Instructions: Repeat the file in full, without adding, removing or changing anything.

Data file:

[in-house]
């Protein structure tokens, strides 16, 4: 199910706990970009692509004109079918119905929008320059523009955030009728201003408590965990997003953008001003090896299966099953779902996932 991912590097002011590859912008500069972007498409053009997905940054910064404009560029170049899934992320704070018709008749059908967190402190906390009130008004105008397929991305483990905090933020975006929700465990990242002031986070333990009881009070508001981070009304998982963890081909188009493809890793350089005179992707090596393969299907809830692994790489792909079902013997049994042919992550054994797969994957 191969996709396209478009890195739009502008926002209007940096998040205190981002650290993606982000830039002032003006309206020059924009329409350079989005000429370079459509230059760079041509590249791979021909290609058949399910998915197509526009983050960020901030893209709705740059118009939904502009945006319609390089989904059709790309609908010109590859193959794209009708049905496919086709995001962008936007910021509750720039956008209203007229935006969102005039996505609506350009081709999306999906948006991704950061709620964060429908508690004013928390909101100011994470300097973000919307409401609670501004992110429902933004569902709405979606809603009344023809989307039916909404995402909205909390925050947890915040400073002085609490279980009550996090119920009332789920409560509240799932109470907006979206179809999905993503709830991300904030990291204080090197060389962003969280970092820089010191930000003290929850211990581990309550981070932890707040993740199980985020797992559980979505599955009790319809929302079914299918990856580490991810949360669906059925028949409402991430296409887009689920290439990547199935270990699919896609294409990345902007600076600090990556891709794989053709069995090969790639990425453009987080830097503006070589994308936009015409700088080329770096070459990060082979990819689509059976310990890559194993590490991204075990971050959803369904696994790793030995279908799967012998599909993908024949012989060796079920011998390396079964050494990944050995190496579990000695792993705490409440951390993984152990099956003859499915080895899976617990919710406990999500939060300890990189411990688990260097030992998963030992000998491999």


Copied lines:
[in-house]
């Protein structure tokens, strides 16, 4: 199910706990970009692509004109079918119905929008320059523009955030009728201003408590965990997003953008001003090896299966099953779902996932 991912590097002011590859912008500069972007498409053009997905940054910064404009560029170049899934992320704070018709008749059908967190402190906390009130008004105008397929991305483990905090933020975006929700465990990242002031986070333990009881009070508001981070009304998982963890081909188009493809890793350089005179992707090596393969299907809830692994790489792909079902013997049994042919992550054994797969994957 191969996709396209478009890195739009502008926002209007940096998040205190981002650290993606982000830039002032003006309206020059924009329409350079989005000429370079459509230059760079041509590249791979021909290609058949399910998915197509526009983050960020901030893209709705740059118009939904502009945006319609390089989904059709790309609908010109590859193959794209009708049905496919086709995001962008936007910021509750720039956008209203007229935006969102005039996505609506350009081709999306999906948006991704950061709620964060429908508690004013928390909101100011994470300097973000919307409401609670501004992110429902933004569902709405979606809603009344023809989307039916909404995402909205909390925050947890915040400073002085609490279980009550996090119920009332789920409560509240799932109470907006979206179809999905993503709830991300904030990291204080090197060389962003969280970092820089010191930000003290929850211990581990309550981070932890707040993740199980985020797992559980979505599955009790319809929302079914299918990856580490991810949360669906059925028949409402991430296409887009689920290439990547199935270990699919896609294409990345902007600076600090990556891709794989053709069995090969790639990425453009987080830097503006070589994308936009015409700088080329770096070459990060082979990819689509059976310990890559194993590490991204075990971050959803369904696994790793030995279908799967012998599909993908024949012989060796079920011998390396079964050494990944050995190496579990000695792993705490409440951390993984152990099956003859499915080895899976617990919710406990999500939060300890990189411990688990260097030992998963030992000998491999």